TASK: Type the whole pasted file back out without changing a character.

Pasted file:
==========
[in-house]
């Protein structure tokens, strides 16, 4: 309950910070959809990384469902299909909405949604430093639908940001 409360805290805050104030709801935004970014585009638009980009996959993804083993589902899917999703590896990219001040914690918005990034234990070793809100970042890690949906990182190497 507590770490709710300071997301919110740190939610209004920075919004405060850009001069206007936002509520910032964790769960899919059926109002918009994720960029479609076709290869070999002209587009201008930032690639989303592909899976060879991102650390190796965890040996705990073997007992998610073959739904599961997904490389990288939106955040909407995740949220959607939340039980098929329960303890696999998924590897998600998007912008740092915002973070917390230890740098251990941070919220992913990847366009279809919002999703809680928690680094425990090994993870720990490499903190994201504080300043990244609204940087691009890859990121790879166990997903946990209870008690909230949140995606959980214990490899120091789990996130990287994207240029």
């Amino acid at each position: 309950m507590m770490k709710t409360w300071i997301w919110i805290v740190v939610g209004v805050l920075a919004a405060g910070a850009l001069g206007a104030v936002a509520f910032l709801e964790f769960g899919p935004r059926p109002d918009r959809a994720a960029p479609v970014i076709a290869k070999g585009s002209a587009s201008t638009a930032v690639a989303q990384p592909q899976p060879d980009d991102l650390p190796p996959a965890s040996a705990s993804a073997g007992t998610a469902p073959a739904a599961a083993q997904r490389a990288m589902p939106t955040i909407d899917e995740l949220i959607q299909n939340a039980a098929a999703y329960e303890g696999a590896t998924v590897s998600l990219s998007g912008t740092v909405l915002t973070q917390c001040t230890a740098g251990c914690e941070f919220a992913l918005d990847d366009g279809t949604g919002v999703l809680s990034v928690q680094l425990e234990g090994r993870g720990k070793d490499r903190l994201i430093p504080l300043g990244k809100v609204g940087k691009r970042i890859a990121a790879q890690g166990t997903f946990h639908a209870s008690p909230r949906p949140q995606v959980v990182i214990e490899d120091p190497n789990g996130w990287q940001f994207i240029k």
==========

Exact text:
[in-house]
């Protein structure tokens, strides 16, 4: 309950910070959809990384469902299909909405949604430093639908940001 409360805290805050104030709801935004970014585009638009980009996959993804083993589902899917999703590896990219001040914690918005990034234990070793809100970042890690949906990182190497 507590770490709710300071997301919110740190939610209004920075919004405060850009001069206007936002509520910032964790769960899919059926109002918009994720960029479609076709290869070999002209587009201008930032690639989303592909899976060879991102650390190796965890040996705990073997007992998610073959739904599961997904490389990288939106955040909407995740949220959607939340039980098929329960303890696999998924590897998600998007912008740092915002973070917390230890740098251990941070919220992913990847366009279809919002999703809680928690680094425990090994993870720990490499903190994201504080300043990244609204940087691009890859990121790879166990997903946990209870008690909230949140995606959980214990490899120091789990996130990287994207240029």
């Amino acid at each position: 309950m507590m770490k709710t409360w300071i997301w919110i805290v740190v939610g209004v805050l920075a919004a405060g910070a850009l001069g206007a104030v936002a509520f910032l709801e964790f769960g899919p935004r059926p109002d918009r959809a994720a960029p479609v970014i076709a290869k070999g585009s002209a587009s201008t638009a930032v690639a989303q990384p592909q899976p060879d980009d991102l650390p190796p996959a965890s040996a705990s993804a073997g007992t998610a469902p073959a739904a599961a083993q997904r490389a990288m589902p939106t955040i909407d899917e995740l949220i959607q299909n939340a039980a098929a999703y329960e303890g696999a590896t998924v590897s998600l990219s998007g912008t740092v909405l915002t973070q917390c001040t230890a740098g251990c914690e941070f919220a992913l918005d990847d366009g279809t949604g919002v999703l809680s990034v928690q680094l425990e234990g090994r993870g720990k070793d490499r903190l994201i430093p504080l300043g990244k809100v609204g940087k691009r970042i890859a990121a790879q890690g166990t997903f946990h639908a209870s008690p909230r949906p949140q995606v959980v990182i214990e490899d120091p190497n789990g996130w990287q940001f994207i240029k």